Stuart's affidavit states that he did not originally search for the Note in the location of the leak because the file cabinet was "within the possession of [his] father and stored within his living space," and "it was in [his] father's home and not [his] own." On June 15, 2010, after hearing brief oral argument, the Bankruptcy Judge denied Stuart's motions. The instant appeal followed.

II. Analysis

A. Standard of Review

A federal statute vests in the United States District Courts jurisdiction to hear appeals from interlocutory orders and decrees of bankruptcy judges. See 28 U.S.C. § 158. In reviewing an appeal from an order of a bankruptcy court, a district court reviews de novo "[c]onclusions of law and legal significance accorded to facts". In Re Chestnut Hill Mortgage Corp., 158 B.R. 547, 549 (D. Mass. 1993). The court must, however, accept the bankruptcy judge's findings of fact unless a review of the record demonstrates that they are "clearly erroneous." Id.

B. Application

There are two issues presented for review. First, the Court must decide whether the Bankruptcy Judge erred in denying Stuart's Lien Motion and sustaining the Trustee's objection to Stuart's proof of claim. Second, the Court must decide whether the Bankruptcy Judge erred in denying Stuart's motions for reconsideration and for a new trial and/or relief from judgment.

1. Whether the Bankruptcy Judge Erred in Denying the Lien Motion and Sustaining the Trustee's Objection

Under the Uniform Commercial Code as adopted by Chapter 106 of the Massachusetts General Laws, a person may enforce an instrument if he is

(i) the holder of the instrument, (ii) a nonholder in possession of the instrument who has the rights of a holder, or (iii) a person not in possession of the instrument who is entitled to enforce the instrument pursuant to section 3-309.

M.G.L. c. 106 § 3-301. At the time of the hearing, Stuart stipulated that he was not in possession of the Note and he did not know where it was located nor who was in possession of it. Given that Stuart was not a holder of the Note, i.e. did not possess it, Stuart could only have enforced it if he satisfied the criteria of § 3-309(a). Section 3-309(a) permits enforcement of a lost, destroyed or stolen instrument through secondary evidence if the following criteria are met:

(i) the person was in possession of the instrument and entitled to enforce it when loss of possession occurred, (ii) the loss of possession was not the result of a transfer by the person or a lawful seizure, and (iii) the person cannot reasonably obtain possession of the instrument because the instrument was destroyed, its whereabouts cannot be determined, or it is in the wrongful possession of an unknown person or a person that cannot be found or is not amenable to service of process.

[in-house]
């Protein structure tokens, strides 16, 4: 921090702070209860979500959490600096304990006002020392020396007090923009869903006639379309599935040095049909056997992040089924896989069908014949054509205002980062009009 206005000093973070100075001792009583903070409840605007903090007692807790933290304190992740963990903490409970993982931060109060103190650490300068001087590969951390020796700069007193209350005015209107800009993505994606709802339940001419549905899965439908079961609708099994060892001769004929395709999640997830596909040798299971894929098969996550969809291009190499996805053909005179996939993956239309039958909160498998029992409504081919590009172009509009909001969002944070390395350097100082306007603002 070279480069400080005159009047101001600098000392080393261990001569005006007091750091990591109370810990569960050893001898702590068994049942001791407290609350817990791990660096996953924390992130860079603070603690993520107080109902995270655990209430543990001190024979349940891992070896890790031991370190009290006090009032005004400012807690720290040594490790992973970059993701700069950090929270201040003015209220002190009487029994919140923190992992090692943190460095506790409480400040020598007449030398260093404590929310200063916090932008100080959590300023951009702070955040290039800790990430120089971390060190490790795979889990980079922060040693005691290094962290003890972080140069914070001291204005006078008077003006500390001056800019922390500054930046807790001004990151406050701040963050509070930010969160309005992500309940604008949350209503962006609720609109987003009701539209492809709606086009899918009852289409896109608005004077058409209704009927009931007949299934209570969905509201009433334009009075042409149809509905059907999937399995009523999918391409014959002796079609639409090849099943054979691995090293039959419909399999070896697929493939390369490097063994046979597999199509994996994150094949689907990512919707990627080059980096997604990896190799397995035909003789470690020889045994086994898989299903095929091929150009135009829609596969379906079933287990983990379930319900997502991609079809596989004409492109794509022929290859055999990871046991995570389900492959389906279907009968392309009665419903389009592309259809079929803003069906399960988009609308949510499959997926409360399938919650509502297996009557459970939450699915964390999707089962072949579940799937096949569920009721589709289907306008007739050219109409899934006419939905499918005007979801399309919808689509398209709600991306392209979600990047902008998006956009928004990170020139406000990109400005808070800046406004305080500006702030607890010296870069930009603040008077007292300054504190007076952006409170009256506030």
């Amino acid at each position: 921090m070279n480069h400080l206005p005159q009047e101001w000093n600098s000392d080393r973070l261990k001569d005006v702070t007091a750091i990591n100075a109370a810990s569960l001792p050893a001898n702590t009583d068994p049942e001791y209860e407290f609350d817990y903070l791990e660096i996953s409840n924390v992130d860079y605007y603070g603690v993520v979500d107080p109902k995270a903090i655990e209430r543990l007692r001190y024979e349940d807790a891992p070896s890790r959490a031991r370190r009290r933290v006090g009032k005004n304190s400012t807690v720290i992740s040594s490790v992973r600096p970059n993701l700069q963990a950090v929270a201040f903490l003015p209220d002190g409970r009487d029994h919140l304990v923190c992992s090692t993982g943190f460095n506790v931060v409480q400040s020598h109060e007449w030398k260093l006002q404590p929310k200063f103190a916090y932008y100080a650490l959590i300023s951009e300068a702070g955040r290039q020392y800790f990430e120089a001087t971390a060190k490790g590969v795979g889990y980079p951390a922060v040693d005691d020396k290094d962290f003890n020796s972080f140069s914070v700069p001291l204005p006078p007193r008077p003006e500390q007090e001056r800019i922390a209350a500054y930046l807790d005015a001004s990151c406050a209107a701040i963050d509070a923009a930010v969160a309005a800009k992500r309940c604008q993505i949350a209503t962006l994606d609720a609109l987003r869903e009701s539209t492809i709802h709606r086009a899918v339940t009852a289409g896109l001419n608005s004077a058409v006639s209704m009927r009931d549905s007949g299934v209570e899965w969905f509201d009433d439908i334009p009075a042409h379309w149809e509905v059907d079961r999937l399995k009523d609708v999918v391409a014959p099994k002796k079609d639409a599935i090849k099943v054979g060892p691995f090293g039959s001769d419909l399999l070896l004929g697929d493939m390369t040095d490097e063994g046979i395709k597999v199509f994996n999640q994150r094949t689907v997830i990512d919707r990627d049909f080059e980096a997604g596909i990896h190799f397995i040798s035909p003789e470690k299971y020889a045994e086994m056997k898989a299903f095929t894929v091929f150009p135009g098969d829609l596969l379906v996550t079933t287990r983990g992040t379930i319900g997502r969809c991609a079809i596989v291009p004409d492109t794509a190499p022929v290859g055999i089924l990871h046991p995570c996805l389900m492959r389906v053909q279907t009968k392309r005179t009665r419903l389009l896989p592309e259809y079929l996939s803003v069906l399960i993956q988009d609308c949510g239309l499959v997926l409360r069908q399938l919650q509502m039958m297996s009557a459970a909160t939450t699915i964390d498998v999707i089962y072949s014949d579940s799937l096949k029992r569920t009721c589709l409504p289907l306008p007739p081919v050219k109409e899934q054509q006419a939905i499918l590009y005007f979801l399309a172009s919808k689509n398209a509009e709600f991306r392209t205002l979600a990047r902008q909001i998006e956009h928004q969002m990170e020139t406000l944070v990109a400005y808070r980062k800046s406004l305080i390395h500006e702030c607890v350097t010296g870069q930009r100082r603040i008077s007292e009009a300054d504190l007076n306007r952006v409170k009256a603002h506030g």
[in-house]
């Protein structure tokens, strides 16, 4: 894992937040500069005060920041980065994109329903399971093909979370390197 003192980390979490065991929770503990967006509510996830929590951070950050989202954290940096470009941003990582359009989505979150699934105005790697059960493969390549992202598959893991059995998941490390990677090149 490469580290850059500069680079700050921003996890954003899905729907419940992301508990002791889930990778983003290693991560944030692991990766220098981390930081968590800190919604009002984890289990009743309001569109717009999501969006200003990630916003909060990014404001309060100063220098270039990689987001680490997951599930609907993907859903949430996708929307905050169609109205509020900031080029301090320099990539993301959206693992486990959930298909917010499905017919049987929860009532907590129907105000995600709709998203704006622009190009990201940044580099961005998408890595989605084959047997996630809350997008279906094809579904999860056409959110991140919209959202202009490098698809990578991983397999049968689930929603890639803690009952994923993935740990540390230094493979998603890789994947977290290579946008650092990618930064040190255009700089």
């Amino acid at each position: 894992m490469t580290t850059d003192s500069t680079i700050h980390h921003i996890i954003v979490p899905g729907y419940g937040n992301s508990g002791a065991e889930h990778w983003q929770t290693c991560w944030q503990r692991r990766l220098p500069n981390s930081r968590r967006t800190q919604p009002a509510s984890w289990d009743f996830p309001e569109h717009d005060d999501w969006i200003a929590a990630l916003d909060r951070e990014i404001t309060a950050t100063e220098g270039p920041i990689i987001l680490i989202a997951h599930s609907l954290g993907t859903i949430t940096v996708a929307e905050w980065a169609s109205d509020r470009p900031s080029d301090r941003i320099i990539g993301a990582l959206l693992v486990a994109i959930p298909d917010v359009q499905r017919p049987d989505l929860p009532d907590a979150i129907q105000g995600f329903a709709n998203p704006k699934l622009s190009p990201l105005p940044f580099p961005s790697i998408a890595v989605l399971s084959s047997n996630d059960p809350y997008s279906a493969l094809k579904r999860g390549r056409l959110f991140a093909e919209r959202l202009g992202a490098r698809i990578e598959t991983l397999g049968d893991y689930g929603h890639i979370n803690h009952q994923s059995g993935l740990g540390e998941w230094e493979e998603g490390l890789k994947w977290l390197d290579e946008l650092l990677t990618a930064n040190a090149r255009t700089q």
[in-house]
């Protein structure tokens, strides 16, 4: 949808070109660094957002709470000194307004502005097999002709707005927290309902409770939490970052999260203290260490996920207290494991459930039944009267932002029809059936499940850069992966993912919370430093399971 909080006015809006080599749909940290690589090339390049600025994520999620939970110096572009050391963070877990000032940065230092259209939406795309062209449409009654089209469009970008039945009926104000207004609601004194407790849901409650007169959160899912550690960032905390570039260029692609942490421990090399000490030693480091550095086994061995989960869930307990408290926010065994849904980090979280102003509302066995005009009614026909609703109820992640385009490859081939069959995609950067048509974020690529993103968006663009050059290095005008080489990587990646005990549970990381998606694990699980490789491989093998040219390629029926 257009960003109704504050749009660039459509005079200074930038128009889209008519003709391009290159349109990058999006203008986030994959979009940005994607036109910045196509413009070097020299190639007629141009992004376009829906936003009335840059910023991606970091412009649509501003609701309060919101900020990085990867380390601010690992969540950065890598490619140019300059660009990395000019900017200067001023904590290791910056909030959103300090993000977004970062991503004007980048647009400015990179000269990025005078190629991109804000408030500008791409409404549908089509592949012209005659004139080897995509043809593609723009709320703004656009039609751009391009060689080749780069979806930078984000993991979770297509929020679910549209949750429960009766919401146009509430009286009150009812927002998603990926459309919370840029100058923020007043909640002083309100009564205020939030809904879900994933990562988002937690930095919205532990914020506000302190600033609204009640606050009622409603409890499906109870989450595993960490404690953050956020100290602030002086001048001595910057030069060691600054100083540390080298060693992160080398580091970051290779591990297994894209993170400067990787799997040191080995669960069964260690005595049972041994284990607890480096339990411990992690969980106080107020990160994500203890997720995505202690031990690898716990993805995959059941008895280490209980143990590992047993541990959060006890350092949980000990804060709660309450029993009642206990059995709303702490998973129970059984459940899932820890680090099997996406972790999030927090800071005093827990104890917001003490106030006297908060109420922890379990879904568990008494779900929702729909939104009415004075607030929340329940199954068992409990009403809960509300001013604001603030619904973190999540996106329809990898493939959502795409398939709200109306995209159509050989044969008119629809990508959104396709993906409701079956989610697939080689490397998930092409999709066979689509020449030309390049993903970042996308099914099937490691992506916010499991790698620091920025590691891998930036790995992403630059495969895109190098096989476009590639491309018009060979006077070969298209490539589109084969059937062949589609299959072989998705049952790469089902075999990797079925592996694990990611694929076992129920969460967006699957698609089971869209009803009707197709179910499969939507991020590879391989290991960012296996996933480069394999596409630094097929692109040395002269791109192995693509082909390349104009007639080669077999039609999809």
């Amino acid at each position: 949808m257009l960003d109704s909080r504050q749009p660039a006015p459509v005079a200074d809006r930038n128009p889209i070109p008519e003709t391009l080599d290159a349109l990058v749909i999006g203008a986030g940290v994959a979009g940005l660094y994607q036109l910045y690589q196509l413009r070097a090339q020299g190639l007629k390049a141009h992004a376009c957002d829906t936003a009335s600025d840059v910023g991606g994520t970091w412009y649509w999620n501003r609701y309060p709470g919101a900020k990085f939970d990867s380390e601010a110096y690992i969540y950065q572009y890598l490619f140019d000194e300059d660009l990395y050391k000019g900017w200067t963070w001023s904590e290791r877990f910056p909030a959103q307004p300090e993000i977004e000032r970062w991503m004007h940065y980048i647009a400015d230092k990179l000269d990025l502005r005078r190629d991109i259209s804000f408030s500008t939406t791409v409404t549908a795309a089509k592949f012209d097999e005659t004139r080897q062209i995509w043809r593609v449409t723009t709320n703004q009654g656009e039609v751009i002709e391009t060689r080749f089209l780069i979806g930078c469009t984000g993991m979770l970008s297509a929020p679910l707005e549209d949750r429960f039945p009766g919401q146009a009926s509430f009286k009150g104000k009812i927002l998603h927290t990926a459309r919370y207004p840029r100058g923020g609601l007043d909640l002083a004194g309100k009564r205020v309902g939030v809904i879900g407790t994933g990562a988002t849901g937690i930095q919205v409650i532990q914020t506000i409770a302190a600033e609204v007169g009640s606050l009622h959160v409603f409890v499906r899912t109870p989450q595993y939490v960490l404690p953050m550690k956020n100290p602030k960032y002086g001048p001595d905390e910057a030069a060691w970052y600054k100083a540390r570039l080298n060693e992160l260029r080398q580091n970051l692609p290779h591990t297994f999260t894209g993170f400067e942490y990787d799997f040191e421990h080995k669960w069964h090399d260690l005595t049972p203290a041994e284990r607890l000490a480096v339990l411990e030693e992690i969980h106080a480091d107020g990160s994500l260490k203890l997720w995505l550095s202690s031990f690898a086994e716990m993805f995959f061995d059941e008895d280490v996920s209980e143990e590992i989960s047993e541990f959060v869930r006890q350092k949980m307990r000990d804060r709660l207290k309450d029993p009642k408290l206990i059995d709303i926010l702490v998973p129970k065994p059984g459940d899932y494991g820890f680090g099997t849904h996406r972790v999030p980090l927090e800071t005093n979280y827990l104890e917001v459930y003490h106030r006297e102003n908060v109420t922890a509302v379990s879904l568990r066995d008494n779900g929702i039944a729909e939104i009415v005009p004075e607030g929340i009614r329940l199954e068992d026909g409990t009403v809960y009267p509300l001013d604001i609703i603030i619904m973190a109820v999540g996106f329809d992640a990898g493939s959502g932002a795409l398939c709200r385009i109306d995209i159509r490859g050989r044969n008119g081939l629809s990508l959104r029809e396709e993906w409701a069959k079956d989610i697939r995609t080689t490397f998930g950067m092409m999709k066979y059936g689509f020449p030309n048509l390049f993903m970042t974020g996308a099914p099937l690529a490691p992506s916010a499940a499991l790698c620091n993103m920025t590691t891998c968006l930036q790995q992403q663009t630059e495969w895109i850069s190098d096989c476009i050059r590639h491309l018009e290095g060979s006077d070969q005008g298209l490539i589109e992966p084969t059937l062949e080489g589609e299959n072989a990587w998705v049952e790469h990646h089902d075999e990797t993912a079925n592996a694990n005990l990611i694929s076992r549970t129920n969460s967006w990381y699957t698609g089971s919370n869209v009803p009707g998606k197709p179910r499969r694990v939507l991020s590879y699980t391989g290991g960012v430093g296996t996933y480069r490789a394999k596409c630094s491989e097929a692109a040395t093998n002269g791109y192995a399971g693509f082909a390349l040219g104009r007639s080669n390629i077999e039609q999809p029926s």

M.G.L. c. 106 § 3-309.

The Bankruptcy Court found that Stuart did not meet the prerequisites of § 3-309 because he offered no proof that he wasever in possession of the Note. Section 3-309(a)(i) contains two separate requirements. A party seeking to enforce a note must show that, prior to the loss or destruction of the note, he 1) was entitled to enforce the instrument and 2) had possession of the instrument. Dennis Joslin Co., LLC v. Robinson Broad. Corp., 977 F. Supp. 491, 495 (D. D.C. 1997). At the hearing, the Bankruptcy Judge provided an illustration from a White Summers treatise to clarify the possession requirement of § 3-309:

A payee who receives a check in payment for service and then loses the check while walking home can still enforce the instrument. Similarly, if the payee was the victim of a mugging on the way home, and the thief made off with the payee's wallet containing the check, the payee remains entitled to enforce the instrument.
If, on the other hand, the drawer had entrusted a messenger with delivery of the check to the payee, and the messenger instead chose to flee to Jamaica with the check, the payee would not be able to enforce the instrument because the payee would not have had possession at the time of the loss.

2 White Summers, Uniform Commercial Code § 18-2 (5th ed. 2009).

The purpose of the possession requirement in Article 3 is to protect the Debtor from multiple enforcement claims to the same note. Premier Capital. LLC v. Gavin, 319 B.R. 27, 33 (1st Cir. 2004). Although conflicting enforcement claims are not a concern in this particular case, the statute's requirements still apply.